You have to feel sorry for those in charge at New Zealand dairy company Fonterra. On August 3rd they were faced with the unenviable task of announcing to the world that 42 tonnes of whey protein concentrate produced in May 2012 was contaminated with a toxigenic strain of Clostridium botulinum. The whey protein had long since been shipped to food manufacturers in Australasia and the Far East for use as an ingredient in various products, including infant formula. Product recalls were immediately initiated in at least seven countries and Fonterra’s reputation – not to mention that of the rest of the New Zealand dairy industry – took a dive as several countries banned imports of milk powder and whey protein from the company. This caused alarm and prompted the NZ government to set about trying to reassure important export markets around the world.
Then, on August 28th, everything changed. The Ministry for Primary Industries announced that the results of further tests carried out in New Zealand and the USA had failed to confirm the presence of Clostridium botulinum in the original samples. Instead the contaminant had been identified as Clostridium sporogenes, a spoilage organism incapable of producing toxins and not considered to be a food safety hazard. While this news was greeted with a big sigh of relief, especially from Fonterra’s customers, it also prompted some questions about how the mistake had arisen. Several inquiries have been set up to look into the matter, and there is little point in speculating on the likely outcome, although it is worth noting that the detection and identification of Clostridium botulinum is a potentially hazardous and difficult procedure that very few labs are equipped to undertake.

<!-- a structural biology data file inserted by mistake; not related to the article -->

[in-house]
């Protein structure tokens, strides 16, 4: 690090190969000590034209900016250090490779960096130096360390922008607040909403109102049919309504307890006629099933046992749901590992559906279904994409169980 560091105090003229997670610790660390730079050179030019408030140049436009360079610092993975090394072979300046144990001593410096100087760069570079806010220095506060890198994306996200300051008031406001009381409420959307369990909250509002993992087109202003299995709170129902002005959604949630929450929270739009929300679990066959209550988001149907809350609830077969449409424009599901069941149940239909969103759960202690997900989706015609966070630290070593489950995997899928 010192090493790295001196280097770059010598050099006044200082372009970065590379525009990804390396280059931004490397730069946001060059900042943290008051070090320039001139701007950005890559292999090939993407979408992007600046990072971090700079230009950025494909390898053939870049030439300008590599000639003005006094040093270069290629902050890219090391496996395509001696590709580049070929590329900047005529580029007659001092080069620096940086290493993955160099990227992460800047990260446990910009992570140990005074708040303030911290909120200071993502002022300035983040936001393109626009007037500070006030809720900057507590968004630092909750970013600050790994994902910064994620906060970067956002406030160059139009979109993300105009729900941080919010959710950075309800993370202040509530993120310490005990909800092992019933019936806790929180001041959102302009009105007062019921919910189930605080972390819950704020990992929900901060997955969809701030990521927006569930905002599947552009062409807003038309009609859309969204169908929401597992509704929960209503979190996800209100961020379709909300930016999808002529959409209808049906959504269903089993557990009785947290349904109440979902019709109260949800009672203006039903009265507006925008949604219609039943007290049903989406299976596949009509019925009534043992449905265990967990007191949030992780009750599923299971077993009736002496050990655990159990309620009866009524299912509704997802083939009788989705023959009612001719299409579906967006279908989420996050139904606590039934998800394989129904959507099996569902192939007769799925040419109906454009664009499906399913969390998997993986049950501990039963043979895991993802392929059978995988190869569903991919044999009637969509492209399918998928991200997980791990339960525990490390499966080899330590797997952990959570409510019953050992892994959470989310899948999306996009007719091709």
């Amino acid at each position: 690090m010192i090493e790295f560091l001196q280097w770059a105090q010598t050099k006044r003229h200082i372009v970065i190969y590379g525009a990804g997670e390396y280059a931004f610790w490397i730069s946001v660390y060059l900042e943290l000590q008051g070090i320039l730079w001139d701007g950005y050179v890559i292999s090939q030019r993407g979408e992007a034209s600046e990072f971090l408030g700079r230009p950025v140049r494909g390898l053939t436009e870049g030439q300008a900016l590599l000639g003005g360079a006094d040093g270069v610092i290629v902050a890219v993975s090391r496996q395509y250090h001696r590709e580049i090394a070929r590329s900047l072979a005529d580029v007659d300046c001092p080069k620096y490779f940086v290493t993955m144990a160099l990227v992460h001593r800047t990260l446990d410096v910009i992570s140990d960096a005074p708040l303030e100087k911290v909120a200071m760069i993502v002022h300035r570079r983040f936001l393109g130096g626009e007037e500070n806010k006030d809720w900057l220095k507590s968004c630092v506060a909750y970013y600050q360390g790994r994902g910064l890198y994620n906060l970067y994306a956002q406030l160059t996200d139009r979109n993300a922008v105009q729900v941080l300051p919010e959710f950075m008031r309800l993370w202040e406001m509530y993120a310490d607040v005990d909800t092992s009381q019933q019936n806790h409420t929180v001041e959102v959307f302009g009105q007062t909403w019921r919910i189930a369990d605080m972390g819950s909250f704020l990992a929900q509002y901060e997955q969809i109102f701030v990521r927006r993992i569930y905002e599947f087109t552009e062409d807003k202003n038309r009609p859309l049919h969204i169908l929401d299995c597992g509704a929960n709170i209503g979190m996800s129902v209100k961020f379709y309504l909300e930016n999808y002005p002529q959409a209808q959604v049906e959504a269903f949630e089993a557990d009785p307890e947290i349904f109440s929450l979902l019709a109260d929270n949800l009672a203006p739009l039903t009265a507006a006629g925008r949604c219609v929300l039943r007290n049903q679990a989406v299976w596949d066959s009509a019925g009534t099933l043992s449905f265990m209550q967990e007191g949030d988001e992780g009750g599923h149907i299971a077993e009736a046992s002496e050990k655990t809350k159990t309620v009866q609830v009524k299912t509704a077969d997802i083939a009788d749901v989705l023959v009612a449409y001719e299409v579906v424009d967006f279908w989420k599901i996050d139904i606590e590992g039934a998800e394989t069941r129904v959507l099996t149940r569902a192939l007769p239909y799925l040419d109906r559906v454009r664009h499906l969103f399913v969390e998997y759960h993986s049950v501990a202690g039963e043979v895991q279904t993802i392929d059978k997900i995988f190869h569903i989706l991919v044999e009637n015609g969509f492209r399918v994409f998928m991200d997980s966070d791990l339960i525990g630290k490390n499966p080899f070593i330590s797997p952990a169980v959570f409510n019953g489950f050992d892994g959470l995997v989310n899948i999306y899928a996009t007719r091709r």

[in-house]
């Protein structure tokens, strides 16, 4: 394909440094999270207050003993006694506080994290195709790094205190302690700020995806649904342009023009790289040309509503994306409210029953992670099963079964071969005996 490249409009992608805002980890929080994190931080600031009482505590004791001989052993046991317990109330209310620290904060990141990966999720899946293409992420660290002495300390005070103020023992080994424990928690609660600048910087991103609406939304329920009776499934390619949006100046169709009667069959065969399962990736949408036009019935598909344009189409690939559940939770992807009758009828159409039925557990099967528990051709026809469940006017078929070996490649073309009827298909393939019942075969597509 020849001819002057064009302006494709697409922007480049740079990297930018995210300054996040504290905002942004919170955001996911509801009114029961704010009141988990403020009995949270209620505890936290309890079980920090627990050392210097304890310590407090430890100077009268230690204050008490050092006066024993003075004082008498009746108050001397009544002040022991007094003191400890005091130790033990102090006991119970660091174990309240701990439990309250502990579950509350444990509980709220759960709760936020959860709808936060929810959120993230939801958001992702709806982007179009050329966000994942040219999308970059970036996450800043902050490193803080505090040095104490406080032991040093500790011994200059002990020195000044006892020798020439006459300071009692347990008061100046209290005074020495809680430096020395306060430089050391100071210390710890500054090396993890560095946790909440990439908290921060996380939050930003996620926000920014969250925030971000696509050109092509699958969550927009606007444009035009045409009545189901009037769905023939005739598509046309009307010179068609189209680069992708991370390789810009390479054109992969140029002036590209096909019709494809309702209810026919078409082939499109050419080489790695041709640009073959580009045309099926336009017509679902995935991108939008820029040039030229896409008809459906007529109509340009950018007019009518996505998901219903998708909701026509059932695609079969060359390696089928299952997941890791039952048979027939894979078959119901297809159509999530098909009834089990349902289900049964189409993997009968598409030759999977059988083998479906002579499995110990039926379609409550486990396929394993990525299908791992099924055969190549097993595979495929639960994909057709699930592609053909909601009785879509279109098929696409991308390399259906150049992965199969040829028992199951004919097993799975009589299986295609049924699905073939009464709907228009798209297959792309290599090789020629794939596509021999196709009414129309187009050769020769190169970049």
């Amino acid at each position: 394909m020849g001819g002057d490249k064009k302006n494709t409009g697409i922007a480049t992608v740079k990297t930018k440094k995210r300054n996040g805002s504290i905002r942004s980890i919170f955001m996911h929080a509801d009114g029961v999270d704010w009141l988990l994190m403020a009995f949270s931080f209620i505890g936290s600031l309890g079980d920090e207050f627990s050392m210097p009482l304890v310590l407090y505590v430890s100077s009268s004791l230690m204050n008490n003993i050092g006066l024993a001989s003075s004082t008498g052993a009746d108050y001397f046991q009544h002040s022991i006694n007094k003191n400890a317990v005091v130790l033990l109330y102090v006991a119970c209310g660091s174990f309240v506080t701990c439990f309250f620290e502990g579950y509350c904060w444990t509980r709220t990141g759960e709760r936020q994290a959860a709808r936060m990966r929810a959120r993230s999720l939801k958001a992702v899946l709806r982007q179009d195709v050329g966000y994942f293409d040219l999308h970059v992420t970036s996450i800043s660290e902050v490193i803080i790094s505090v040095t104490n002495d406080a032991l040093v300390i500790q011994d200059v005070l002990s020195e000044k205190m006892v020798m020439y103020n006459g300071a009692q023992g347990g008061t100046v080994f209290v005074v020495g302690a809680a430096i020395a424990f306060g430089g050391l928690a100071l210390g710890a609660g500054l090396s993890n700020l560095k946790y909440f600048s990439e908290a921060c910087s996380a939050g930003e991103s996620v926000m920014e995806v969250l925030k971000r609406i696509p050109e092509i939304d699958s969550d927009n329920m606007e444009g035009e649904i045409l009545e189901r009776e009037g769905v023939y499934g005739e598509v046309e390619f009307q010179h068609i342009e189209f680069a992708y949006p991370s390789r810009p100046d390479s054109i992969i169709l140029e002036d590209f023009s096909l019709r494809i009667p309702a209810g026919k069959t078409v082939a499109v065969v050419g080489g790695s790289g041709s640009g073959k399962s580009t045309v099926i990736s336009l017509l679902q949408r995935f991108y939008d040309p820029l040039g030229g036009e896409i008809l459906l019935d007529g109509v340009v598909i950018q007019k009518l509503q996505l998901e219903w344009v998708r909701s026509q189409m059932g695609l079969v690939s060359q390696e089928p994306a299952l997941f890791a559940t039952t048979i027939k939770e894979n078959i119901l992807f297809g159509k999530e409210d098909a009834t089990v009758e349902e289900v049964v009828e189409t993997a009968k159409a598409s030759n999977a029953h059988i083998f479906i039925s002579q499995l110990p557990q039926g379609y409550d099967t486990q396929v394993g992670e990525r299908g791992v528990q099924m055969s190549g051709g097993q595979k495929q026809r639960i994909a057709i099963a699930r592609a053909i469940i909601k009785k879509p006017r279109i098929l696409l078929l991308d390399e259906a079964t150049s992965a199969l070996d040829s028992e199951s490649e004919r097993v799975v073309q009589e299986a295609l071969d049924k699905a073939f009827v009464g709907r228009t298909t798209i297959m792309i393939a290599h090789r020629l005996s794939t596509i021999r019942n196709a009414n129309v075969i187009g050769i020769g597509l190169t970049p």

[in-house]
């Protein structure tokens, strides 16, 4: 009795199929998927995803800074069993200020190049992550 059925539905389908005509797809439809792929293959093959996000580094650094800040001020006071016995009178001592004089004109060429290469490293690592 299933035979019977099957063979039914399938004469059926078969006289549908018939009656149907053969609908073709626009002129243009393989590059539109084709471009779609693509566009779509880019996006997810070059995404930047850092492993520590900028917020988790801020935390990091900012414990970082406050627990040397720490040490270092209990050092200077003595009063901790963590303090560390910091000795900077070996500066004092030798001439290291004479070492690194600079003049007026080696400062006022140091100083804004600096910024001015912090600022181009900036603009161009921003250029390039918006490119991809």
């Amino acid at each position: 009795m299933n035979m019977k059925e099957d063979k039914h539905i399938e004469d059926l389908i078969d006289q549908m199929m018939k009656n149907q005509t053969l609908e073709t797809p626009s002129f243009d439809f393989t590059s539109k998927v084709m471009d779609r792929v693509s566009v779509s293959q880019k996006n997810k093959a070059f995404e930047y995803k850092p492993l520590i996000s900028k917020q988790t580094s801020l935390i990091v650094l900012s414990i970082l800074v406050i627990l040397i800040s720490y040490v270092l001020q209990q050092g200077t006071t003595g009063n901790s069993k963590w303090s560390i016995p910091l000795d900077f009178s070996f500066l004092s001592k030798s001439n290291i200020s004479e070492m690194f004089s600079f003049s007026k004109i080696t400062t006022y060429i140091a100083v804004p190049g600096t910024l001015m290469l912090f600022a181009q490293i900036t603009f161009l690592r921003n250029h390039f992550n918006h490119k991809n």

It is to be hoped that the inquest into questionable lab results and false alarm recalls does not distract attention away from the equally important matter of how the whey protein came to contain clostridia of any species in the first place. Local press reports suggest that the cause was a failure to properly sterilise pipework at the production facility before the contaminated batches were made – a fact that apparently did not come to light until almost a year after the event. That is what really needs investigating.